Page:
Material Testing of Miniature Samples: Solving a Biomedical Problem
The biomedical industry continues to drive innovations in biomaterials, but much of that innovation requires measuring the mechanical properties of miniature samples. Therein lies the problem. Few materials testing systems are able to measure low capacity and small displacement movements on samples that can often be difficult to hold. Furthermore, many researchers have a need to record microscopic material behavior while the sample is subjected to forces—a need that requires small-sized testing systems that can fit on microscope stages. This is the market opportunity that ADMET identified for their line of eXpert 4000 series Microtesters. In this article, three examples that demonstrate how the Microtester was deployed in the market are featured. These are great applications that prove the need for small scale testing solutions.
The Cancer Story
The ongoing development of cancer research is exploring many new avenues to help cure or mitigate its various forms. A research group at a large national organization wanted to explore stiffness profiles of biopsies taken from normal and malignant tissue. The goal was to gain a greater understanding of how the progression of cancer affects the extracellular matrix. This large organization approached ADMET because they were unable to find a solution that met their needs. Based on their requirements, ADMET supplied a portable eXpert 4000 MicroTester that was capable of quickly and accurately obtaining a force deflection curve for stiffness studies. A wheeled, hard carrying case was supplied with the MicroTester, which allowed the researches to easily transport it from location to location.
The Stent Manufacturer Problem
One of the big four stent manufacturers was exploring methods to test their stents to a higher quality standard. The company was already performing the basic tension/compression, radial force, and three-point bend tests; however, they were looking to dive deeper into the mechanical performance of their device. The problem that was presented to ADMET was they could not find a reliable solution capable of measuring the strength of individual welds. The company had been attempting the measurements for some time, but was unable to get repeatable results due to problems clamping the stent around a weld. ADMET delivered an eXpert 4000 MicroTest 45N solution with custom clamps and digital microscope. The clamps included locating pins so that the weld could be quickly isolated and clamped uniformly. The digital microscope was integrated with ADMET’s MTESTQuattro Materials Testing System so that they could obtain images during test to verify that each weld was properly tested. The resulting solution increased their testing throughput by 10× and provided repeatable results.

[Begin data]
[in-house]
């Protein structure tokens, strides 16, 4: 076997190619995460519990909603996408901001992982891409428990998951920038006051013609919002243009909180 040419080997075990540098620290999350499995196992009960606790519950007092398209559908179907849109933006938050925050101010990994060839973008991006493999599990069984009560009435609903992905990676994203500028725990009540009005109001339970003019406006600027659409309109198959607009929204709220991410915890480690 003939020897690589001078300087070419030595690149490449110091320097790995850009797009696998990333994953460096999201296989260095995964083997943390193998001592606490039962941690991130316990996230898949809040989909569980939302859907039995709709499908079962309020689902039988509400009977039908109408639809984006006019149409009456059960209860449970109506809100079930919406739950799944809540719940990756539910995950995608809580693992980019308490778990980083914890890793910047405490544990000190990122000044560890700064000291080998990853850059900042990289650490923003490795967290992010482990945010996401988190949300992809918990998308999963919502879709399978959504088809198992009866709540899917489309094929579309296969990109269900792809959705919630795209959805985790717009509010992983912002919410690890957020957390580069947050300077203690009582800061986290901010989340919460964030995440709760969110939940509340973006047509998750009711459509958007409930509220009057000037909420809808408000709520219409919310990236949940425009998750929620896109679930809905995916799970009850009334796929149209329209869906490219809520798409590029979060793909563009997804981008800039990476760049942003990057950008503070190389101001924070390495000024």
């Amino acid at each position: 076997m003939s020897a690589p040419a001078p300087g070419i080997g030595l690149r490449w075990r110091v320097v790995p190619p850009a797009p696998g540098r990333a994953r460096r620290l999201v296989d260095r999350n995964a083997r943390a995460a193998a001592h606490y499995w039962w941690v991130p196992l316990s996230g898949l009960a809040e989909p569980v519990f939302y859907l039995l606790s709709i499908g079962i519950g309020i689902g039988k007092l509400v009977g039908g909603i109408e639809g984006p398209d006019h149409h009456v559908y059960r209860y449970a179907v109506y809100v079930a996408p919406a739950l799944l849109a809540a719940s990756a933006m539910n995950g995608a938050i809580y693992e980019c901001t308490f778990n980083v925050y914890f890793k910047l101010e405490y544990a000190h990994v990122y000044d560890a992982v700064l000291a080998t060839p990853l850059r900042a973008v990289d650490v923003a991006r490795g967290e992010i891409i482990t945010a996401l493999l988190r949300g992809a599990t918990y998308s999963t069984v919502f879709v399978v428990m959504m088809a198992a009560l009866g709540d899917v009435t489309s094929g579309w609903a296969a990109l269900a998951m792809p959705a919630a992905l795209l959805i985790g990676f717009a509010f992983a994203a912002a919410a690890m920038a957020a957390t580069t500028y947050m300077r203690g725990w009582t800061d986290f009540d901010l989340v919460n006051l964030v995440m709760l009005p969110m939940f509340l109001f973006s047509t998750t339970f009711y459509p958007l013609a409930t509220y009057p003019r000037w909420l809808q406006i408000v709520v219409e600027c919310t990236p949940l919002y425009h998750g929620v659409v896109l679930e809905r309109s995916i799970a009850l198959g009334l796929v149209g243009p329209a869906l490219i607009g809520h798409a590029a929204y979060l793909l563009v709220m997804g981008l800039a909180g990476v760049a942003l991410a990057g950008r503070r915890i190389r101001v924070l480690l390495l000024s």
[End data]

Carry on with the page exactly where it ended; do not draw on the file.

The University Research Story
A professor at a prestigious university in the Northeast was focusing his research on soft biological tissues’ viscoelasticity properties (time dependent response to loading). This professor approached ADMET looking for a solution that was capable of simulating real-life movement of tendons and tissues within the body. While testing mice tendons, it was critical the system could perform 10-micron cyclic testing within a heated saline bath. The professor was also interested in positioning the testing apparatus on his inverted microscope to view the specimen’s reactions to movements and proteins. ADMET delivered an engineered eXpert 4000 MicroTester solution specifically for this professor’s microscope stage. The MicroTester, equipped with ADMET’s MTESTQuattro controller, allowed him to evaluate changes in soft tissue viscoelastic properties, while simulating processes including exercise, aging, injury, and disease.
As research and products develop, there will be many more needs for small scale material testing and these three applications are just some of the many applications in the biomedical industry today.